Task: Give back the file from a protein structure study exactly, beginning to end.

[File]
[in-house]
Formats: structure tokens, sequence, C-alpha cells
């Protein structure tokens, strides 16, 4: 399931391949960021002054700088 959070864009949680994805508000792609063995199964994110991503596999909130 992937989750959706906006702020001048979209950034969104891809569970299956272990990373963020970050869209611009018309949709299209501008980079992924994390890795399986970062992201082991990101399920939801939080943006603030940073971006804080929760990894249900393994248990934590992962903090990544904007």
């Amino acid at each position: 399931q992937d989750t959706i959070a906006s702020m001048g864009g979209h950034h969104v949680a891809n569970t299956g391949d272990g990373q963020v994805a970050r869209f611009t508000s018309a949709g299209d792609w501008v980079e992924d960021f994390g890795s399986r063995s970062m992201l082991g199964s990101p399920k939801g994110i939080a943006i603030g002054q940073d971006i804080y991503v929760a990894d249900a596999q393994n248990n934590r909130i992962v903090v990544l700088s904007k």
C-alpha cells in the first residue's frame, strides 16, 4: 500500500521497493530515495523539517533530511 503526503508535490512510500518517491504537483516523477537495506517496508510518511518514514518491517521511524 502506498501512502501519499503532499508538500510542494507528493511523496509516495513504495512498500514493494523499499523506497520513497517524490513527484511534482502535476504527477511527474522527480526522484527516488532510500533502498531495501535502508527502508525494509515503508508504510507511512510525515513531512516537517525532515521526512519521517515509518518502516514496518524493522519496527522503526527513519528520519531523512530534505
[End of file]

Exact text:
[in-house]
Formats: structure tokens, sequence, C-alpha cells
């Protein structure tokens, strides 16, 4: 399931391949960021002054700088 959070864009949680994805508000792609063995199964994110991503596999909130 992937989750959706906006702020001048979209950034969104891809569970299956272990990373963020970050869209611009018309949709299209501008980079992924994390890795399986970062992201082991990101399920939801939080943006603030940073971006804080929760990894249900393994248990934590992962903090990544904007």
């Amino acid at each position: 399931q992937d989750t959706i959070a906006s702020m001048g864009g979209h950034h969104v949680a891809n569970t299956g391949d272990g990373q963020v994805a970050r869209f611009t508000s018309a949709g299209d792609w501008v980079e992924d960021f994390g890795s399986r063995s970062m992201l082991g199964s990101p399920k939801g994110i939080a943006i603030g002054q940073d971006i804080y991503v929760a990894d249900a596999q393994n248990n934590r909130i992962v903090v990544l700088s904007k």
C-alpha cells in the first residue's frame, strides 16, 4: 500500500521497493530515495523539517533530511 503526503508535490512510500518517491504537483516523477537495506517496508510518511518514514518491517521511524 502506498501512502501519499503532499508538500510542494507528493511523496509516495513504495512498500514493494523499499523506497520513497517524490513527484511534482502535476504527477511527474522527480526522484527516488532510500533502498531495501535502508527502508525494509515503508508504510507511512510525515513531512516537517525532515521526512519521517515509518518502516514496518524493522519496527522503526527513519528520519531523512530534505